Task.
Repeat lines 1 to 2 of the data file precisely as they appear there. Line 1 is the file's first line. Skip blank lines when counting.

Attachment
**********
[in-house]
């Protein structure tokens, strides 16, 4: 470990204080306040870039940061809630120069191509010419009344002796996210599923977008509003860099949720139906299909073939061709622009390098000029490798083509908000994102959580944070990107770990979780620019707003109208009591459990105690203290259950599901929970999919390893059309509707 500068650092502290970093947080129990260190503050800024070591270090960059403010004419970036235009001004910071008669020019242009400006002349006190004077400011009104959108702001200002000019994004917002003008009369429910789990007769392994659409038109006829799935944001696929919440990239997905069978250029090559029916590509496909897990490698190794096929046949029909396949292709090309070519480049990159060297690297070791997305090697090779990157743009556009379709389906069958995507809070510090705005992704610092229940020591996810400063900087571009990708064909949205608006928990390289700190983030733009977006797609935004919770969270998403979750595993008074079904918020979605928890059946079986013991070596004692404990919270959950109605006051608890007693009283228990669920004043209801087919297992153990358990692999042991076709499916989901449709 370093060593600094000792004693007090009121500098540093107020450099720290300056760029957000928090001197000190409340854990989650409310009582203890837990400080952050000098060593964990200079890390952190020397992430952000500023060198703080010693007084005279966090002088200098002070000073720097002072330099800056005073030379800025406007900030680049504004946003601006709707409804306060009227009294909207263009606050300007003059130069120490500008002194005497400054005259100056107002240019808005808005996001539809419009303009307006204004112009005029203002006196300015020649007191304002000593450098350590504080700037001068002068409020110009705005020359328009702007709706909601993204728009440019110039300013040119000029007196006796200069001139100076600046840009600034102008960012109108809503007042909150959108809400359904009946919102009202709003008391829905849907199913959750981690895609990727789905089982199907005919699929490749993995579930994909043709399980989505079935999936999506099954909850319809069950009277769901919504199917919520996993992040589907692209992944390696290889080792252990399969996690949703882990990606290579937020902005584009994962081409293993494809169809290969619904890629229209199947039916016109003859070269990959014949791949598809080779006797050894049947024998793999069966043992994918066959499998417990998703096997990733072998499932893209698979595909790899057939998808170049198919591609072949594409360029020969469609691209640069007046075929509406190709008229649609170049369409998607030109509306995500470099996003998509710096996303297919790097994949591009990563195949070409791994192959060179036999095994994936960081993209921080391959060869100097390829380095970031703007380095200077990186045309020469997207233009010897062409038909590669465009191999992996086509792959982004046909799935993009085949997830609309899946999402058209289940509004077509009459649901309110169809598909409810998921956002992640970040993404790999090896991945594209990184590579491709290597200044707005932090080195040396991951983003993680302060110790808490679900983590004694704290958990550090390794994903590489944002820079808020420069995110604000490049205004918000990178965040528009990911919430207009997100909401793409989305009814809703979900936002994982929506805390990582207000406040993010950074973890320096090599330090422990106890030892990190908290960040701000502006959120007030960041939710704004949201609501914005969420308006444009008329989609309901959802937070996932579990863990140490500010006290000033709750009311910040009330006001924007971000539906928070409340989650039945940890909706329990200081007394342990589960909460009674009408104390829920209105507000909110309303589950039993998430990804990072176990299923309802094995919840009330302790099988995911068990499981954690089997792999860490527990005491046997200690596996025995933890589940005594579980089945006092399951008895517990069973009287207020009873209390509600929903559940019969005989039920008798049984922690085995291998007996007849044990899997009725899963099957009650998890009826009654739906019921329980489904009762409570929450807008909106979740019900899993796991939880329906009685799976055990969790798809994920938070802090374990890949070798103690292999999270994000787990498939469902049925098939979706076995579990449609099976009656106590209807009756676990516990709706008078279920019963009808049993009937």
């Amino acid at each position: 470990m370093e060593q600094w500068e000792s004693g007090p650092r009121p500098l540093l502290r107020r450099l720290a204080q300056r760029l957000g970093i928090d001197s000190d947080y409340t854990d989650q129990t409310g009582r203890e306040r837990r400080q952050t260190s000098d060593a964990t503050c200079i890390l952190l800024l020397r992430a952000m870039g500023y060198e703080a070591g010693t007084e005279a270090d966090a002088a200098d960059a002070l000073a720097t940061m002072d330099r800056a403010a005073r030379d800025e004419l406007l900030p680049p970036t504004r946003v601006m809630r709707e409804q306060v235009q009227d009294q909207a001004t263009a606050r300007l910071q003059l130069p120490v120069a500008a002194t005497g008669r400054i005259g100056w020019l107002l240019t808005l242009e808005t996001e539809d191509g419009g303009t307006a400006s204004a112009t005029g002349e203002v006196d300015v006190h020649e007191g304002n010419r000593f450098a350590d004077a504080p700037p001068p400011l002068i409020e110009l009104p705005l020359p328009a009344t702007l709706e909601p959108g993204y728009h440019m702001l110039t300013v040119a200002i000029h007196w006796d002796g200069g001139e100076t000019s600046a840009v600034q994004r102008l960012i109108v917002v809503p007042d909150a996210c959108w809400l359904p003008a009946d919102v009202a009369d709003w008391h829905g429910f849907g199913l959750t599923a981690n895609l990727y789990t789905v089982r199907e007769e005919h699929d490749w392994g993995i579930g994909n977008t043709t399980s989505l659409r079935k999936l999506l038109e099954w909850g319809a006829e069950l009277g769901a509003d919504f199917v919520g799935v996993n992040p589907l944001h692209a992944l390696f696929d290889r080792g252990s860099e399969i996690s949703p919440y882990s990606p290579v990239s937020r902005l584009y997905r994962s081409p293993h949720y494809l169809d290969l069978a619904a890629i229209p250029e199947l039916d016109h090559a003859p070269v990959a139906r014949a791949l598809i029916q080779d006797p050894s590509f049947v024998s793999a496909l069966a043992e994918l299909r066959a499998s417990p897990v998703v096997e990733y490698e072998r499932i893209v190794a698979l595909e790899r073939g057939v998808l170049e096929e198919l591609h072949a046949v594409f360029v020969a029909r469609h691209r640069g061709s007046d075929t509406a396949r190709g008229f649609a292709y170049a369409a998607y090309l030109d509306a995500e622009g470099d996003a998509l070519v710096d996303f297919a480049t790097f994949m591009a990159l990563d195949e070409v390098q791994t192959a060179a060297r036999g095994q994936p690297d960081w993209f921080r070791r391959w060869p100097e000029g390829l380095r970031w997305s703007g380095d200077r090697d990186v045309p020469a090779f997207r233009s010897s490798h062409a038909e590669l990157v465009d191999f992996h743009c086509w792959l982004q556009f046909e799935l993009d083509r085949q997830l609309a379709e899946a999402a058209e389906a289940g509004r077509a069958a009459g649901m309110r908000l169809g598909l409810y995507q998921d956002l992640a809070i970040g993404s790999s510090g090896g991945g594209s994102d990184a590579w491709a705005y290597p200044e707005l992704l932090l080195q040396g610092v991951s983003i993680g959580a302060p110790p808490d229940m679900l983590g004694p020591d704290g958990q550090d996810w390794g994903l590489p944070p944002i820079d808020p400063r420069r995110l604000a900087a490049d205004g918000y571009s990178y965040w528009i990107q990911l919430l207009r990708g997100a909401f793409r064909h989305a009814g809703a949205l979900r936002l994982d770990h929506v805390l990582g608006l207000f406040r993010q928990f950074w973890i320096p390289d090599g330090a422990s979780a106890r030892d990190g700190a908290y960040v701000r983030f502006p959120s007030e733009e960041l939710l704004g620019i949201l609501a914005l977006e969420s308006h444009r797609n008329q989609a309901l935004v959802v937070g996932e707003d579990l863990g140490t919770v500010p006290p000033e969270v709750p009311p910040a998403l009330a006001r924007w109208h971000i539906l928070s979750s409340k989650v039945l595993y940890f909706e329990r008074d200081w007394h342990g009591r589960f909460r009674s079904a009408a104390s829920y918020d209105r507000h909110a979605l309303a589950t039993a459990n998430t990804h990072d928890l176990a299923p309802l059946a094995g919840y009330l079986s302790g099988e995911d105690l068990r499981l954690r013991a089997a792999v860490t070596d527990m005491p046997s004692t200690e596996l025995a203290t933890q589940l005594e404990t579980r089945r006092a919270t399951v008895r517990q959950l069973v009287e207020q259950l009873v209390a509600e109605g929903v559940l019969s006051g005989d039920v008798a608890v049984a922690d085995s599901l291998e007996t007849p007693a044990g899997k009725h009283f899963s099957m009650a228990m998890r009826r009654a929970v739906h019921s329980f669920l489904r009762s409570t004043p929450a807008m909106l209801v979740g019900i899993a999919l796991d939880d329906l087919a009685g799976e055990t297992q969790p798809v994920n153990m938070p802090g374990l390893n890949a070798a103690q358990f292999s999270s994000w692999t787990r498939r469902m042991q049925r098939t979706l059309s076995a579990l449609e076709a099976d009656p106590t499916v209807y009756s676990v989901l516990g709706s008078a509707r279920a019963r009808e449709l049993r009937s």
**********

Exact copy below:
[in-house]
């Protein structure tokens, strides 16, 4: 470990204080306040870039940061809630120069191509010419009344002796996210599923977008509003860099949720139906299909073939061709622009390098000029490798083509908000994102959580944070990107770990979780620019707003109208009591459990105690203290259950599901929970999919390893059309509707 500068650092502290970093947080129990260190503050800024070591270090960059403010004419970036235009001004910071008669020019242009400006002349006190004077400011009104959108702001200002000019994004917002003008009369429910789990007769392994659409038109006829799935944001696929919440990239997905069978250029090559029916590509496909897990490698190794096929046949029909396949292709090309070519480049990159060297690297070791997305090697090779990157743009556009379709389906069958995507809070510090705005992704610092229940020591996810400063900087571009990708064909949205608006928990390289700190983030733009977006797609935004919770969270998403979750595993008074079904918020979605928890059946079986013991070596004692404990919270959950109605006051608890007693009283228990669920004043209801087919297992153990358990692999042991076709499916989901449709 370093060593600094000792004693007090009121500098540093107020450099720290300056760029957000928090001197000190409340854990989650409310009582203890837990400080952050000098060593964990200079890390952190020397992430952000500023060198703080010693007084005279966090002088200098002070000073720097002072330099800056005073030379800025406007900030680049504004946003601006709707409804306060009227009294909207263009606050300007003059130069120490500008002194005497400054005259100056107002240019808005808005996001539809419009303009307006204004112009005029203002006196300015020649007191304002000593450098350590504080700037001068002068409020110009705005020359328009702007709706909601993204728009440019110039300013040119000029007196006796200069001139100076600046840009600034102008960012109108809503007042909150959108809400359904009946919102009202709003008391829905849907199913959750981690895609990727789905089982199907005919699929490749993995579930994909043709399980989505079935999936999506099954909850319809069950009277769901919504199917919520996993992040589907692209992944390696290889080792252990399969996690949703882990990606290579937020902005584009994962081409293993494809169809290969619904890629229209199947039916016109003859070269990959014949791949598809080779006797050894049947024998793999069966043992994918066959499998417990998703096997990733072998499932893209698979595909790899057939998808170049198919591609072949594409360029020969469609691209640069007046075929509406190709008229649609170049369409998607030109509306995500470099996003998509710096996303297919790097994949591009990563195949070409791994192959060179036999095994994936960081993209921080391959060869100097390829380095970031703007380095200077990186045309020469997207233009010897062409038909590669465009191999992996086509792959982004046909799935993009085949997830609309899946999402058209289940509004077509009459649901309110169809598909409810998921956002992640970040993404790999090896991945594209990184590579491709290597200044707005932090080195040396991951983003993680302060110790808490679900983590004694704290958990550090390794994903590489944002820079808020420069995110604000490049205004918000990178965040528009990911919430207009997100909401793409989305009814809703979900936002994982929506805390990582207000406040993010950074973890320096090599330090422990106890030892990190908290960040701000502006959120007030960041939710704004949201609501914005969420308006444009008329989609309901959802937070996932579990863990140490500010006290000033709750009311910040009330006001924007971000539906928070409340989650039945940890909706329990200081007394342990589960909460009674009408104390829920209105507000909110309303589950039993998430990804990072176990299923309802094995919840009330302790099988995911068990499981954690089997792999860490527990005491046997200690596996025995933890589940005594579980089945006092399951008895517990069973009287207020009873209390509600929903559940019969005989039920008798049984922690085995291998007996007849044990899997009725899963099957009650998890009826009654739906019921329980489904009762409570929450807008909106979740019900899993796991939880329906009685799976055990969790798809994920938070802090374990890949070798103690292999999270994000787990498939469902049925098939979706076995579990449609099976009656106590209807009756676990516990709706008078279920019963009808049993009937």